Date of Award

1995

Document Type

Dissertation

Degree Name

Doctor of Philosophy

School

School of Education

Program

Religious Education, PhD

First Advisor

John B. Youngberg

Second Advisor

Richard H. Shwarz

Third Advisor

David S. Penner

Abstract

Problem. Using the historical-documentary research design, this study documented the contributions of Arthur W. Spalding to family-life education within the Seventh-day Adventist church. The contextual milieu revealed that Spalding was current with his times in fostering family-life education, but unique in his approach.

Method. The author examined primary documents from four archival sources, as well as reference holdings in two libraries. All book and article publications by Spalding were also examined. The findings were analyzed and compared. Agreements and inconsistencies were noted to maintain internal reliability. Secondary sources were utilized to create the contextual milieu and to supplement the primary sources.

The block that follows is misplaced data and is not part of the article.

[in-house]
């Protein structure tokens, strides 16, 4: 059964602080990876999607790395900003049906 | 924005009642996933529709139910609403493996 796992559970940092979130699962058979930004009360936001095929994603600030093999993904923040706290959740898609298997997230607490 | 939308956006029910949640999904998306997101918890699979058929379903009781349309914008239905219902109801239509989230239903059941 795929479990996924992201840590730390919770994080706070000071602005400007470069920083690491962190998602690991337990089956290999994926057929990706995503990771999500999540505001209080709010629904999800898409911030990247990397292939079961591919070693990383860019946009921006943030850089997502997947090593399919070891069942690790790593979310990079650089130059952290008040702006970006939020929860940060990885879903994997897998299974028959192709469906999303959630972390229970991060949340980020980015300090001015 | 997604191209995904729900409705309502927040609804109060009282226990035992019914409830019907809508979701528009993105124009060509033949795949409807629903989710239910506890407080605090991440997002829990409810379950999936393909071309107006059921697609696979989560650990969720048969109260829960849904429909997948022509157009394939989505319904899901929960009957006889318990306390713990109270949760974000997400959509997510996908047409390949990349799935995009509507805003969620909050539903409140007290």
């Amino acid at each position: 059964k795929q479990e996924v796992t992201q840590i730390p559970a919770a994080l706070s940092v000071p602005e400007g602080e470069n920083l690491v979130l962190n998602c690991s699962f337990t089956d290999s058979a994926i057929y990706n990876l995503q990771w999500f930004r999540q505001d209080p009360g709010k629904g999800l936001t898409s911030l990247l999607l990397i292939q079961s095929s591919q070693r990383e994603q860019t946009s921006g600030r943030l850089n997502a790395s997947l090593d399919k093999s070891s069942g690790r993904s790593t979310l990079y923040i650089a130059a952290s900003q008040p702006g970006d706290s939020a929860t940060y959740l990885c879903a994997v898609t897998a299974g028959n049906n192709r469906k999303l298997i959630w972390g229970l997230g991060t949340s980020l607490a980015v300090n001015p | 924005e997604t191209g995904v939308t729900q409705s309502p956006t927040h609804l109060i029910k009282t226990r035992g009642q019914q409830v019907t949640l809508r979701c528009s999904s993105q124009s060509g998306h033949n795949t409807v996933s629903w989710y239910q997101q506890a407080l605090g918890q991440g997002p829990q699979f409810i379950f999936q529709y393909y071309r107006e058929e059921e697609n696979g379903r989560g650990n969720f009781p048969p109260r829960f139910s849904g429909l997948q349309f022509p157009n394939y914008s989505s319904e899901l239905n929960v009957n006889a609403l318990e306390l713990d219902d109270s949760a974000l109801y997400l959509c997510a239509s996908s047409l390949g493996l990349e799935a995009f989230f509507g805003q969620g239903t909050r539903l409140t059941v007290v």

Conclusions. The era in which Spalding did his work for families was fraught with rapid changes in morals and domesticity. Spalding developed a personal philosophy, not out of harmony with his church but far in advance of many, for teaching familiness and sexuality. Although his work extended around the world, the Great Depression and indistinct lines of organization impeded further advance of his work in parent and family-life education. Notwithstanding, Spalding's writings and personal work for the families of the church sustained an awareness of their needs. He published more than eight hundred articles and poems, and thirty-one books, giving instruction in Christian philosophy and family life. Although he met with critical opposition for his view that sexeducation ought to be taught in Seventh-day Adventist educational institutions, Spalding pioneered family-life education in Seventh-day Adventist schools and colleges. When he retired, the Home Commission was merged into the Education Department of the General Conference of Seventh-day Adventists, where it lost momentum within a few years.

Subject Area

Family life education, Families--Religious aspects--Seventh-day Adventists

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